“I have heard of the Z list, but I don’t know much about it, and I’m not really sure who does . . . and would divulge,” said Allison Matlack, a private college counselor based in Needham, echoing the sentiment of many other admissions experts.
But the lawsuit brought by Students for Fair Admissions that claims Harvard discriminates against Asian-American applicants is drawing back the curtain on the Z list and raising questions about whether it should even exist.
According to five years of admissions data and internal e-mails and documents that Harvard had to provide Students for Fair Admissions for the court case, about 50 to 60 students in the college’s freshman class of more than 1,600 students enter through the Z list process.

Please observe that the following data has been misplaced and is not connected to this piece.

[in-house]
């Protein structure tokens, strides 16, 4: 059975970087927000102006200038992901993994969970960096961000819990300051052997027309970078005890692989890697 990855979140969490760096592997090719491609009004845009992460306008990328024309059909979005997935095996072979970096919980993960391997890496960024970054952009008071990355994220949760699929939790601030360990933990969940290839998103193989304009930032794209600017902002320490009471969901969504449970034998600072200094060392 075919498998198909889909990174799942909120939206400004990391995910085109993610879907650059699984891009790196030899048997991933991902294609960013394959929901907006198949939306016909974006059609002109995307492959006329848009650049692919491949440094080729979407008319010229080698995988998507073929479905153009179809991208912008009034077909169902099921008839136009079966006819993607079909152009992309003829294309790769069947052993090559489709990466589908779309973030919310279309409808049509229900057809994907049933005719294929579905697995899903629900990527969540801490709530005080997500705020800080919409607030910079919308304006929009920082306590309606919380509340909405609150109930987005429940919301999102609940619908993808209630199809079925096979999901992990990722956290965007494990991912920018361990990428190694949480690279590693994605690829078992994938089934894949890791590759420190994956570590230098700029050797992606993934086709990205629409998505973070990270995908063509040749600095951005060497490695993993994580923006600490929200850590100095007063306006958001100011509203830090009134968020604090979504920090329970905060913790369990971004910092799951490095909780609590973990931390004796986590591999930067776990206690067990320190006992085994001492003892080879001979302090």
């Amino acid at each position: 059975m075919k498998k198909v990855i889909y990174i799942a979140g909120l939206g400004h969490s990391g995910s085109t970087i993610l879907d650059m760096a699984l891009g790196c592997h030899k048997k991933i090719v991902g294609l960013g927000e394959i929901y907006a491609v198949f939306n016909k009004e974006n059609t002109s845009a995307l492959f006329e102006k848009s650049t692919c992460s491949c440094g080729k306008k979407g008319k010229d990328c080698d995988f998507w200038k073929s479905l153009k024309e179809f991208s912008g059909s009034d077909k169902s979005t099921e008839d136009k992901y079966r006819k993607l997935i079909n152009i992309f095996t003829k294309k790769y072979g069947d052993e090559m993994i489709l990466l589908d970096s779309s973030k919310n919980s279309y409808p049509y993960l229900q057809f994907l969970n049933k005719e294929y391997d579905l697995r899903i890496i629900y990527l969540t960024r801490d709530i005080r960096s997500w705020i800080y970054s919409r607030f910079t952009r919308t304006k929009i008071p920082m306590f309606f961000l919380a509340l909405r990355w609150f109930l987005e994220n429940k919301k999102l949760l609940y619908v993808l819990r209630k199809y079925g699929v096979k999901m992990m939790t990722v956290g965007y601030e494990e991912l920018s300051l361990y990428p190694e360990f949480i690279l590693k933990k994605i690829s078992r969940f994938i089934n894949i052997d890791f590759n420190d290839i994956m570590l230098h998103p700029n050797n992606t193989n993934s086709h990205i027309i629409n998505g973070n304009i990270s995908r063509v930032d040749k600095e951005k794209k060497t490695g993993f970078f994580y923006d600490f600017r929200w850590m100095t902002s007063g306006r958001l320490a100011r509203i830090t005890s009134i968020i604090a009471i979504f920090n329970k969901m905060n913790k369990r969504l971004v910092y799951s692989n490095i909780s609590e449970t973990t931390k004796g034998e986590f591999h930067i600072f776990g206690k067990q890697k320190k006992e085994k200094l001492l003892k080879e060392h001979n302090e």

They are predominantly (70 percent) white students, and nearly half have parents who attended Harvard. Just a few are economically disadvantaged, and nearly 60 percent are drawn from a special list kept by the dean that includes children of significant donors and potential donors. As a group, their test scores and academic records fall somewhere in between students who were rejected from Harvard and those who got in.
Even in court documents, Harvard skirts the term Z list, referring to the practice as “deferred admission,” instead. Harvard’s foes have no such qualms in their legal filings.
Harvard declined to answer specific questions about the Z list, but university officials cited previous reports by the college that suggest legacy admissions is a way to foster a stronger loyalty and community among alumni and further grow the school’s vast-by-any-measure $37 billion endowment. Harvard’s admissions officials believe these students can benefit from a gap year as an opportunity to grow and mature.